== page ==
Stars: Louis C.K.
Beneath far too many people’s noses, stand-up comedian Louis C.K. is telling some of the bravest, smartest, and emotionally potent stories on television. Louie, now two seasons deep in its subversive genius, isn’t exactly a comedy, though it’s routinely hilarious, like when Louie confronted Dane Cook about the latter’s reputation as a joke-stealer (a real-life beef that they hashed out and parodied here). And it’s not best defined as a drama, though Louie’s serious moments impact harder than most laugh-free programs—his struggles as a self-loathing single dad, for instance, always register.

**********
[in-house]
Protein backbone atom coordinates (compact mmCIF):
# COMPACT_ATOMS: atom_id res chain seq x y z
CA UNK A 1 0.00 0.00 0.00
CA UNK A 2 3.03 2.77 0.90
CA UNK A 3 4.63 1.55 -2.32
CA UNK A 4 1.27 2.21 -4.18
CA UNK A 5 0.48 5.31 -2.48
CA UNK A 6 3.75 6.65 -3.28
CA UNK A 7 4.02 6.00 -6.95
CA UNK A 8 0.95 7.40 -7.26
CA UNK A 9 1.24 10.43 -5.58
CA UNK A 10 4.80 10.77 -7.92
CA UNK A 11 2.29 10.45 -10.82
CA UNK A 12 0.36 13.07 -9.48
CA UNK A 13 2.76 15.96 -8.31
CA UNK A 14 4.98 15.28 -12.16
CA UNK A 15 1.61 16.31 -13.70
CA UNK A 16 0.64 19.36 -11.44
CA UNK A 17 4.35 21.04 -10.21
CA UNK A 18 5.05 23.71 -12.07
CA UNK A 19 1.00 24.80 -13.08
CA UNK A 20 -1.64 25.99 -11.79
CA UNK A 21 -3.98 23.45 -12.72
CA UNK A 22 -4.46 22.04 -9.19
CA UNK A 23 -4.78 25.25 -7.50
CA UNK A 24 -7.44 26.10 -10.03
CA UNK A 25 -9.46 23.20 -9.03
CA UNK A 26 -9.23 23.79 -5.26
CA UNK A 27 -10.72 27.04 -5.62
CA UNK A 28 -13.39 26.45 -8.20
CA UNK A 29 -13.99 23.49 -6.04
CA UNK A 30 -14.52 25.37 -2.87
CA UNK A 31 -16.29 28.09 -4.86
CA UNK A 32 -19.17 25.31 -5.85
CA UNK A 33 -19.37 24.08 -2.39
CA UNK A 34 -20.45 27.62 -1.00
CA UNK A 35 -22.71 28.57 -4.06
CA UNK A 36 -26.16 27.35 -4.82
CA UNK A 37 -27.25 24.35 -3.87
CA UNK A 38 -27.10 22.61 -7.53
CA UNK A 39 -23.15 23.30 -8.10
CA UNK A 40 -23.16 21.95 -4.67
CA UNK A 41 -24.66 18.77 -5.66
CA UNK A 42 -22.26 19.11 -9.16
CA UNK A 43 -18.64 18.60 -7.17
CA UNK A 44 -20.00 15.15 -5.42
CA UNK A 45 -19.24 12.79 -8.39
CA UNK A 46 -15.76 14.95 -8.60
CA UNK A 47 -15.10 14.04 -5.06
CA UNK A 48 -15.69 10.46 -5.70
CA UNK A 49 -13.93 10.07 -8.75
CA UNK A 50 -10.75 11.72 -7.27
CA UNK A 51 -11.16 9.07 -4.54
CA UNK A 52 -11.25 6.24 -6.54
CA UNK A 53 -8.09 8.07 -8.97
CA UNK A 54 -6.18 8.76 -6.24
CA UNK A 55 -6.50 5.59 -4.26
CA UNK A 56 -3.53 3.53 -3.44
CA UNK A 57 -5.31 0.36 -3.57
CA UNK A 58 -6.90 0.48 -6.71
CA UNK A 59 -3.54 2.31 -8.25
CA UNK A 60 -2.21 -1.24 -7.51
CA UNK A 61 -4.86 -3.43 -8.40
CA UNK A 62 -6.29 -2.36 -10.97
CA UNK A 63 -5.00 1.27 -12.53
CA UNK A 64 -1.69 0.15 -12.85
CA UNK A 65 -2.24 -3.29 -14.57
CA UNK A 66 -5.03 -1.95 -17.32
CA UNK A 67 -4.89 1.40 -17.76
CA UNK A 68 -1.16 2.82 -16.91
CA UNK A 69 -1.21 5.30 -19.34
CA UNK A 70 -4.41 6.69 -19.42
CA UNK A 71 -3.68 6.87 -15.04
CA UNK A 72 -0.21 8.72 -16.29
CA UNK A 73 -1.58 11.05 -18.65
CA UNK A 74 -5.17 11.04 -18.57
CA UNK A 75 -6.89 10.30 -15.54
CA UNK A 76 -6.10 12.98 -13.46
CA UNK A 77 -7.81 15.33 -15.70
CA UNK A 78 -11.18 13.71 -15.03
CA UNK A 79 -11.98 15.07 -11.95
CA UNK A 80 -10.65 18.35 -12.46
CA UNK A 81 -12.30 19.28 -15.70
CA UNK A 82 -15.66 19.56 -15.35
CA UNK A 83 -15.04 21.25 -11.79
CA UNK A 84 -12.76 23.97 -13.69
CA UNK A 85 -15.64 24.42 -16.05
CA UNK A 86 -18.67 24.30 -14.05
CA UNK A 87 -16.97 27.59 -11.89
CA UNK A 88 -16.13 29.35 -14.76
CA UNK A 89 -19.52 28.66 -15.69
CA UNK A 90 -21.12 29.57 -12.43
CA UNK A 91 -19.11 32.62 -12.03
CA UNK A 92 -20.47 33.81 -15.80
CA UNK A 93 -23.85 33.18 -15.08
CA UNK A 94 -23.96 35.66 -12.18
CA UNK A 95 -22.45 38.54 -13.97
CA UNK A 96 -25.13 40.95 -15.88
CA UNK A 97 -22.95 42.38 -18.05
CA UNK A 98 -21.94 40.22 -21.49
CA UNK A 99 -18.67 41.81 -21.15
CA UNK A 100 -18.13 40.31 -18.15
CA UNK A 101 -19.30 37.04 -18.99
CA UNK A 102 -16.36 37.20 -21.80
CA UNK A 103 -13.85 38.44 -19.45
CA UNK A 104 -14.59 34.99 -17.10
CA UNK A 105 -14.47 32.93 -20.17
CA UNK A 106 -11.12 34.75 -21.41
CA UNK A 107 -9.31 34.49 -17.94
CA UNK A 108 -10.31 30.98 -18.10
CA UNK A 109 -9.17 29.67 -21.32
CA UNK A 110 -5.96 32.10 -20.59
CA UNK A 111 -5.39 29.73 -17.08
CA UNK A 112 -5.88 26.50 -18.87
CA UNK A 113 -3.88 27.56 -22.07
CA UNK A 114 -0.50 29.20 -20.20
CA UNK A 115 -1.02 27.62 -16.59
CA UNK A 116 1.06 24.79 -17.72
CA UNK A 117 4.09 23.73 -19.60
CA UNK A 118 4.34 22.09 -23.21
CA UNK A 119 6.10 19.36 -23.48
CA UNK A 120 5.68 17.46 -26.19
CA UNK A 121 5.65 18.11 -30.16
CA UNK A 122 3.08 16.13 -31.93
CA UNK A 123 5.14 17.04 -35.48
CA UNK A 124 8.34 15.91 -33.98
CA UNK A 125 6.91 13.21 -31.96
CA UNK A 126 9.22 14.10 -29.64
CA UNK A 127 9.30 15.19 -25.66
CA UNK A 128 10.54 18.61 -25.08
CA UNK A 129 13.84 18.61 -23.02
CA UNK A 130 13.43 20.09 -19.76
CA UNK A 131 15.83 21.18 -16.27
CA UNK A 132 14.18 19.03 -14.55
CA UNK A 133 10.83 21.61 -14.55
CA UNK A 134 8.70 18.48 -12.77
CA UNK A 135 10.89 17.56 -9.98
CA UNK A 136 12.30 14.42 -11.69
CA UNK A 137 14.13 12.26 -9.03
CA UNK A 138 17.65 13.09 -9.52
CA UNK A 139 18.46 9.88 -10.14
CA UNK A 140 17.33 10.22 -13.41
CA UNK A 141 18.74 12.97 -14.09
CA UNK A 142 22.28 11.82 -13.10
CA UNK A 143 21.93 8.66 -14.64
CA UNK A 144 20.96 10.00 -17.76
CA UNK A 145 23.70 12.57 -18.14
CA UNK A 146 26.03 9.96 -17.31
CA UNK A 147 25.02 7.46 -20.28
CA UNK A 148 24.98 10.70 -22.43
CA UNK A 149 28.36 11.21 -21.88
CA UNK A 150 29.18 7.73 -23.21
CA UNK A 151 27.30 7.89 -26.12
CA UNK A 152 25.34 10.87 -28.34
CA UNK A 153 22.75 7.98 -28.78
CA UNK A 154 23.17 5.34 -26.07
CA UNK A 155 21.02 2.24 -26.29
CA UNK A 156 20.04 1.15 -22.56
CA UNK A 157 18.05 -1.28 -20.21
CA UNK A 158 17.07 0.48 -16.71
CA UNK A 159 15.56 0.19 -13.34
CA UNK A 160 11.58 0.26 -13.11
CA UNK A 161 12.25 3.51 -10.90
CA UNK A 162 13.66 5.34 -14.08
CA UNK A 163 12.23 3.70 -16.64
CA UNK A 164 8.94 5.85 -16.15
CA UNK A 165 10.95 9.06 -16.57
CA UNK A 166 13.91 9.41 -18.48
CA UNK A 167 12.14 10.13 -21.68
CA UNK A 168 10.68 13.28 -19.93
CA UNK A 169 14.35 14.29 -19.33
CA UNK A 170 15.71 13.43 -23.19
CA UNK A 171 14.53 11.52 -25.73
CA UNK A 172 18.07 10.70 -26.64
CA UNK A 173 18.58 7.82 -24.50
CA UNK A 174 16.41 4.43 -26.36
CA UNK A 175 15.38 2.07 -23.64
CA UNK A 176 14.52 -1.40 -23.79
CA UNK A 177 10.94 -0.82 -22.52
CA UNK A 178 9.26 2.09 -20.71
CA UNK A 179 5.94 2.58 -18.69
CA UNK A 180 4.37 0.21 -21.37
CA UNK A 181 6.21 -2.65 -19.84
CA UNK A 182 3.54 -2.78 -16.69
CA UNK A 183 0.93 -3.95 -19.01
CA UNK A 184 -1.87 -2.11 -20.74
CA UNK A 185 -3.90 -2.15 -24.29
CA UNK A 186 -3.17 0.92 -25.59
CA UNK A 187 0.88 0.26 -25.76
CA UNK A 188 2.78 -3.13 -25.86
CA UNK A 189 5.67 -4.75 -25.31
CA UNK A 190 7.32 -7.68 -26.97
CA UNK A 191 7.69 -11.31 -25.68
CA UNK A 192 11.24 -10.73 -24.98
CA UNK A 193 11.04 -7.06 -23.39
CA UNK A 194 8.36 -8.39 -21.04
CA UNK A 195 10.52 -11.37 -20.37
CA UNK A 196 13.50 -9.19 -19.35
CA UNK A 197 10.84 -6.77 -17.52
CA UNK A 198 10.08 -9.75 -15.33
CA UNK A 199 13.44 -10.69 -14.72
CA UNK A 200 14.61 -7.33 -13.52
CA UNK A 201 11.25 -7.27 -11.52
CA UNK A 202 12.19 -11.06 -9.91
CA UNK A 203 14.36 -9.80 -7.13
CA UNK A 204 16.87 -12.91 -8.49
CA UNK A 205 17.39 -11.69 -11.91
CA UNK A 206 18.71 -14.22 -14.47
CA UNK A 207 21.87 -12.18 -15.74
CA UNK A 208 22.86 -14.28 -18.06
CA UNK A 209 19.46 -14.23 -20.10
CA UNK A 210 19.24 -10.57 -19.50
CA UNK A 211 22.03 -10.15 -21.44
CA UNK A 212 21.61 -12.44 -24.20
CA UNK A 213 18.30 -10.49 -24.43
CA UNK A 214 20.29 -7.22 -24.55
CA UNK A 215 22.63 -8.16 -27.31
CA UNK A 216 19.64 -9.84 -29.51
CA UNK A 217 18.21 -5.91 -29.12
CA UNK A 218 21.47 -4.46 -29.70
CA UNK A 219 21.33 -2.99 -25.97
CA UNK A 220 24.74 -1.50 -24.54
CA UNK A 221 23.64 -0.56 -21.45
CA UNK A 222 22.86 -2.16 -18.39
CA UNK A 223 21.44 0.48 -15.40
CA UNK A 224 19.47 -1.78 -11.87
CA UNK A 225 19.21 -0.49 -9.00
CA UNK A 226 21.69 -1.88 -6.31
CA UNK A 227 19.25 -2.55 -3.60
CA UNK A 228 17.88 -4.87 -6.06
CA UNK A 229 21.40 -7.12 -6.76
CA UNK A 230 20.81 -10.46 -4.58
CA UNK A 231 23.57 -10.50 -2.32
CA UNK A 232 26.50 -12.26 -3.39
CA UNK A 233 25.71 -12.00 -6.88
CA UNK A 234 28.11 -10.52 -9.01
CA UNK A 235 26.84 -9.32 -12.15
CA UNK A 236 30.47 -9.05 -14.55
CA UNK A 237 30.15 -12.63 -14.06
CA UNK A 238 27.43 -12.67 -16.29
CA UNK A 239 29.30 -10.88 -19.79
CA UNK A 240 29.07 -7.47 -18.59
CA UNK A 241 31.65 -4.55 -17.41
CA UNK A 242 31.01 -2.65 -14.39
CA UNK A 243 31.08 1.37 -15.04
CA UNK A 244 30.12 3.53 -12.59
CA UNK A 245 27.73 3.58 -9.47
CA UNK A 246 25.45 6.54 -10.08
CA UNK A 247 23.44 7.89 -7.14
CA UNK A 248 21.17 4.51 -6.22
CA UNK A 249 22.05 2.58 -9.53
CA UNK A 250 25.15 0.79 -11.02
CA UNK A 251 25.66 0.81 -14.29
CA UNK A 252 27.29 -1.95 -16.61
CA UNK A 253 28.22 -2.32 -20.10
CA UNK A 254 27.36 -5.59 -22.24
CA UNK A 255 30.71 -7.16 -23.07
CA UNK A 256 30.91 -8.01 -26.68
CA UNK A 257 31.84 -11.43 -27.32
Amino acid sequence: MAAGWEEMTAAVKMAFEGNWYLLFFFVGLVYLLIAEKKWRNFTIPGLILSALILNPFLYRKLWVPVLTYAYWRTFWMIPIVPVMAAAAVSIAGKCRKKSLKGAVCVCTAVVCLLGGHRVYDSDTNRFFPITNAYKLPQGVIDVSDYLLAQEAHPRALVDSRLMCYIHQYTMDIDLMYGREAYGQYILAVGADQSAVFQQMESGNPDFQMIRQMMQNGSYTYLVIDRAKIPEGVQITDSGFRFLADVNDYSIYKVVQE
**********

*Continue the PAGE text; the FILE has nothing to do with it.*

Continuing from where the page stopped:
Handling every single aspect of the show himself, Louis C.K. controls Louie with the kind of freedom that’s rarely, if ever, experienced by showrunners on any other network, basic or cable. And where most comedians would spend their 30-minute blocks refurbishing old material into sitcom set-ups, Louie opts to share his alternately bleak and humane worldview with whomever cares to watch. For those who get it, Louie resonates deeply.